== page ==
The price of roads and schools just went up in New Mexico. New Mexico is already a mini-“Davis-Bacon” state which means that taxpayers pay substantially more (or get 10-15% less) in the way of schools, roads, and other state-funded projects (like those funded in the recently-passed capital outlay bill). Under Gov. Bill Richardson, legislation was passed that increased the labor premium under “Davis-Bacon” for public works projects. The Martinez Administration had been attempting to soften the blow of that legislation, but the New Mexico Supreme Court ruled this week that her actions were illegal.
I recently wrote a column discussing New Mexico’s flawed capital funding process and how repeal of our “Davis-Bacon” law is key to improving our school buildings and roads. The article appeared at both Watchdog and NMPolitics.net.
Infrastructure and how to pay for it has been a topic of great interest recently. The Legislature returned to Santa Fe with the primary purpose of passing a capital outlay bill. Also, as David Abbey, Chair of the Public School Capital Outlay Council told legislators in testimony recently, New Mexico’s schools were facing serious funding problems.
Among Abbey’s concerns was the volatility of funding due to oil and gas prices. Abbey also said there are more needed projects than available funding. Abbey’s most newsworthy statement was that there are 16 schools that are in such poor shape they need to be torn down.
Notably, the problem is not inadequate spending. According to data from the National Education Association, New Mexico’s per-capita capital spending on K-12 schools was 7th-highest in the nation for the most recent school year on record.
There are immediate solutions to New Mexico’s infrastructure problems and they don’t require any more tax dollars. Unfortunately, liberal Democrats who, despite recent legislative losses, remain quite powerful would rather funnel tax dollars to supportive special-interest groups than adequately fund schools and other infrastructure needs.
The solution is for infrastructure to be built with labor paid at market rates. This is actually contrary to New Mexico law – known popularly as Davis-Bacon – which mandates that labor on such projects be paid a higher wage set by labor unions.
The Ohio Legislature actually repealed a similar law just on school construction. Now, instead of paying inflated wages on state-financed construction projects, schools in Ohio are built at market labor rates. The Legislature studied the impact that change had on school construction prices and found overall savings of 10.7 percent.
Other states are following Ohio’s footsteps. Nevada just eliminated prevailing wages on school construction while Indiana recently eliminated its entire “prevailing wage” law.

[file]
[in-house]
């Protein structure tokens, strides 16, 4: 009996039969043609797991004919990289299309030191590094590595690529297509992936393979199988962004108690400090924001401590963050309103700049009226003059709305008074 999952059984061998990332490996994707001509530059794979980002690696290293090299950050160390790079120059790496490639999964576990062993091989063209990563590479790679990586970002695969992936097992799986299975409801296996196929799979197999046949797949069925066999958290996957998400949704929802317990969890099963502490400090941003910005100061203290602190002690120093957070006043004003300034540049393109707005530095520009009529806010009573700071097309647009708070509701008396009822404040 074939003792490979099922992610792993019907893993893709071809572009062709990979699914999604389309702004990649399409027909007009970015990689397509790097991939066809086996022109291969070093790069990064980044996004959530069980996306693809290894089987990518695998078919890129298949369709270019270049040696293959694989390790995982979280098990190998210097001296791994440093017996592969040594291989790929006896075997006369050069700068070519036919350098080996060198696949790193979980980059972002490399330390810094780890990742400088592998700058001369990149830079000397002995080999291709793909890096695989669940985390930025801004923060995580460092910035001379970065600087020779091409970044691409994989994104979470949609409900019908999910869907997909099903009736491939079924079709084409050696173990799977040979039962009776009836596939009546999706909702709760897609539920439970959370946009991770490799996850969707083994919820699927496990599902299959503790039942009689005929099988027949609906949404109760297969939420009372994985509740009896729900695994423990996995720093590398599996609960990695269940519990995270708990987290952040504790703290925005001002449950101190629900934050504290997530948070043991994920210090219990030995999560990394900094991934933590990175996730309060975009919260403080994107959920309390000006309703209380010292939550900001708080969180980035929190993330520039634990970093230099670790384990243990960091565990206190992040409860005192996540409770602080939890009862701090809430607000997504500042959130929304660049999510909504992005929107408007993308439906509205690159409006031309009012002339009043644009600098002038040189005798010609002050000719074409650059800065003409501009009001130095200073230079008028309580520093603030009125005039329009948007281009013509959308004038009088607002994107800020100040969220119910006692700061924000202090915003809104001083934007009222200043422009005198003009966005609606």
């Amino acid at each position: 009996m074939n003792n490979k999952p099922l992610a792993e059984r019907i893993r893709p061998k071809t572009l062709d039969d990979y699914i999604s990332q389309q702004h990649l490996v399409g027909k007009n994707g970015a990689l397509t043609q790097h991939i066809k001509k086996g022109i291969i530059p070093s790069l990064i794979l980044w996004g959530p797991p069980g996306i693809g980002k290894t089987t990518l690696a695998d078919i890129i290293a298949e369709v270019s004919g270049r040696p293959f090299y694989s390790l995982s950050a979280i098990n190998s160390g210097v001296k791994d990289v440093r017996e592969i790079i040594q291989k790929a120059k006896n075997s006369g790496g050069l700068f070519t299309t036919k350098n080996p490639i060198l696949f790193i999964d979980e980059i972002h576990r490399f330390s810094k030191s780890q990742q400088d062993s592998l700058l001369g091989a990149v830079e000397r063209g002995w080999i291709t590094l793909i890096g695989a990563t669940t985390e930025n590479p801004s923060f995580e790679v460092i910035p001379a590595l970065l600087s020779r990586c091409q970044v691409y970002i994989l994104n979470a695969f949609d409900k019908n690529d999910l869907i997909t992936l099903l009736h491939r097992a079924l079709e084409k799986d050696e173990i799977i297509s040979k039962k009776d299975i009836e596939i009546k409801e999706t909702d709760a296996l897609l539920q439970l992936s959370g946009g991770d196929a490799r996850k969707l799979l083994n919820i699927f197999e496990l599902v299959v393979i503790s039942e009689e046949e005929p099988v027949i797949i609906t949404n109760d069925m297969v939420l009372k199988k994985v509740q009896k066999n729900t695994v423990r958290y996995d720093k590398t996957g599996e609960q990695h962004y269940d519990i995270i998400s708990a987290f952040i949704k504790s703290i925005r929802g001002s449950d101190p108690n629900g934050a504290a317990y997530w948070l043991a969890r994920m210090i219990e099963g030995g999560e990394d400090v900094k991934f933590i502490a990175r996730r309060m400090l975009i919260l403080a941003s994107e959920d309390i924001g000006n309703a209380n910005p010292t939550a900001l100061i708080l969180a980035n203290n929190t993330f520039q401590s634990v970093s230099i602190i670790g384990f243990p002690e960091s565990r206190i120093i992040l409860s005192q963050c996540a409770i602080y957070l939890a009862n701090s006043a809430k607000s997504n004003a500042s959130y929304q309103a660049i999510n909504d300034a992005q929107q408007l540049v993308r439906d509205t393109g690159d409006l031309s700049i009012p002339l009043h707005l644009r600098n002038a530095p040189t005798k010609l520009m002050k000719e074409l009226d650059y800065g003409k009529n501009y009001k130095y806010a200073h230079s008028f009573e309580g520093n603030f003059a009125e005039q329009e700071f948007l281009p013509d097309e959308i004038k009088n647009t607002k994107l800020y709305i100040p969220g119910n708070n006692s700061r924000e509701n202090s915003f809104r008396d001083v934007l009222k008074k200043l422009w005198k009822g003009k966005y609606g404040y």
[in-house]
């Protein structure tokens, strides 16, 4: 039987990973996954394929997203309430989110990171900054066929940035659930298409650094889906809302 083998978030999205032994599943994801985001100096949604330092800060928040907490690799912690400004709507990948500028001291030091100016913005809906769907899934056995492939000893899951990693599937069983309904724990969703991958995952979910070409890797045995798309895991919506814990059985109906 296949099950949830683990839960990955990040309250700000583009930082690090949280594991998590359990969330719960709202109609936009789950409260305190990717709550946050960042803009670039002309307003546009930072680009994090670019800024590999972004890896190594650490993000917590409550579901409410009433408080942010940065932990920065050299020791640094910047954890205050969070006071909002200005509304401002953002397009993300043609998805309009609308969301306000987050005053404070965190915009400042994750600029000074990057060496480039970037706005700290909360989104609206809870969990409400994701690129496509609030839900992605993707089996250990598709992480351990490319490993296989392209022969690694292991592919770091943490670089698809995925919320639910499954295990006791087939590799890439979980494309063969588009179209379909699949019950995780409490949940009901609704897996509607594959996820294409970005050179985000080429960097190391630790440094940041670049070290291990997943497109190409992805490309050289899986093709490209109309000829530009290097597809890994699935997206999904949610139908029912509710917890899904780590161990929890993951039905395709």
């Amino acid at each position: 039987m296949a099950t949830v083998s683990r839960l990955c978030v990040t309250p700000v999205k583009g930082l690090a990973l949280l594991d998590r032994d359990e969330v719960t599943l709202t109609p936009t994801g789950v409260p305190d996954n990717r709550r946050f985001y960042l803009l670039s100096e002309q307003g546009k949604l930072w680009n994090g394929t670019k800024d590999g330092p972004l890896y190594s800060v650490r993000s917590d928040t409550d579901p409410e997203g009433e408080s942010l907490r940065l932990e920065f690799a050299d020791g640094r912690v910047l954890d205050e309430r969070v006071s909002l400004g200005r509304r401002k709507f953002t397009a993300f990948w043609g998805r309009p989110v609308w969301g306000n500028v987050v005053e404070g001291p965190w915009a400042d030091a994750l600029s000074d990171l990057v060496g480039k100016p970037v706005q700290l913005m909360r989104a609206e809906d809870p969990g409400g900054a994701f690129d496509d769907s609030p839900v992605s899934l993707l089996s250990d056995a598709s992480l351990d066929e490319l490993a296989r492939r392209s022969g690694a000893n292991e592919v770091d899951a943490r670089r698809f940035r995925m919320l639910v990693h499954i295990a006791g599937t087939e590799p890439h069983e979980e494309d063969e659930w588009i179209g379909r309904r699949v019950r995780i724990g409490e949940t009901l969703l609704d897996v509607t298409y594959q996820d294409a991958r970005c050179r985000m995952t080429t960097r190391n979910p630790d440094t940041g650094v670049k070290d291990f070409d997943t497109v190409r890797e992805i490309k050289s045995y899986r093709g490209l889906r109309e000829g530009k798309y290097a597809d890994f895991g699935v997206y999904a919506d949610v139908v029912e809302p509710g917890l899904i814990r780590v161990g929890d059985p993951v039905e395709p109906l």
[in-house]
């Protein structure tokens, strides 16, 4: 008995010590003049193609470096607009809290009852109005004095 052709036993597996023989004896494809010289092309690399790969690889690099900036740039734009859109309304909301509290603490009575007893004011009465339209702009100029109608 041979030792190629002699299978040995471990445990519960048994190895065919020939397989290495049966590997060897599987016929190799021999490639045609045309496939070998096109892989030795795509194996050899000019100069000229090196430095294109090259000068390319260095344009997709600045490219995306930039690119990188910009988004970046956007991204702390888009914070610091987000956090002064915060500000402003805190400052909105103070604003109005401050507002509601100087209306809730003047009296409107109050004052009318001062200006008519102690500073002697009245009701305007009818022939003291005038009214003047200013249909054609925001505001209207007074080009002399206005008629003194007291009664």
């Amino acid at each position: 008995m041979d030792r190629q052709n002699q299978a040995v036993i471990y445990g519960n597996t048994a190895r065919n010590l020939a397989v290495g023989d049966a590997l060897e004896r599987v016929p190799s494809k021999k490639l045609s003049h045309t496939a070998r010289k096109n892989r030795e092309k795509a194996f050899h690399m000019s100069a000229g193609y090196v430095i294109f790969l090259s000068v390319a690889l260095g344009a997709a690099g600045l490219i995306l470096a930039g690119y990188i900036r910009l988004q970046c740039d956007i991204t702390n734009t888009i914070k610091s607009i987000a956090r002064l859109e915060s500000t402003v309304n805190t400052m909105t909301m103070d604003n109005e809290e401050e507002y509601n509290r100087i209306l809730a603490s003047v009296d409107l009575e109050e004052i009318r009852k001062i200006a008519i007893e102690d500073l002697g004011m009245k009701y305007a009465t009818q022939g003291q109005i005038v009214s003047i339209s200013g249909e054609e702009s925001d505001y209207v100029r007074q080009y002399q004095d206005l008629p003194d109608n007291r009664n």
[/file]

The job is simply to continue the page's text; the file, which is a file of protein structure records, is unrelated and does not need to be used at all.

New Mexicans support paying market wages on construction projects. According to polling commissioned by the Rio Grande Foundation (carried out by Moore Information) earlier this year, 46 percent of New Mexicans want to get rid of the “prevailing wage” while only 35 percent support keeping the law in place.
Unfortunately, that 35 percent includes the Democrat-controlled New Mexico Senate, which failed to even vote on a bill – passed out of the House – reforming prevailing wage mandates on the books.
And then there is Santa Fe Mayor Javier Gonzales who, at a meeting in New York City, encountered anti-tax activist Grover Norquist, who happened to be talking about repealing Davis-Bacon laws. As reported by New Mexico Political Report, Gonzales took to the social networking site Twitter to express his outrage, saying: “Grover Norquist speaking now proposing killing Davis Bacon Act. Very hard to maintain composure and not YELL!” He followed that with: “Mind boggling to see the rhetoric up close!”
Of course, as is often the case with liberal opponents of commonsense reform ideas, Gonzales doesn’t bring up any cogent arguments in support of his position. That’s because it is extremely tough for anyone who views himself as a champion of the little guy to do the mental gymnastics necessary to support over-paying already well-paid construction workers at the expense of taxpayers and public school children.
New Mexico legislators had a real chance to improve conditions in our schools while also helping to improve conditions on roads throughout the state. Unfortunately, those who have controlled public policymaking in New Mexico for 60+ years, leading our state to the bottom of most good lists and the top of most bad ones, continue to hold veto power over much-needed reforms.
So, instead of making systemic policy changes that will make our precious tax dollars go further, benefiting more of our children, we get more of the same. Republicans and Democrats may have agreed to a special session, but that doesn’t mean that the session will really change anything for the better.
Gessing is the president of New Mexico’s Rio Grande Foundation, an independent, non-partisan, tax-exempt research and educational organization dedicated to promoting prosperity for New Mexico based on principles of limited government, economic freedom and individual responsibility.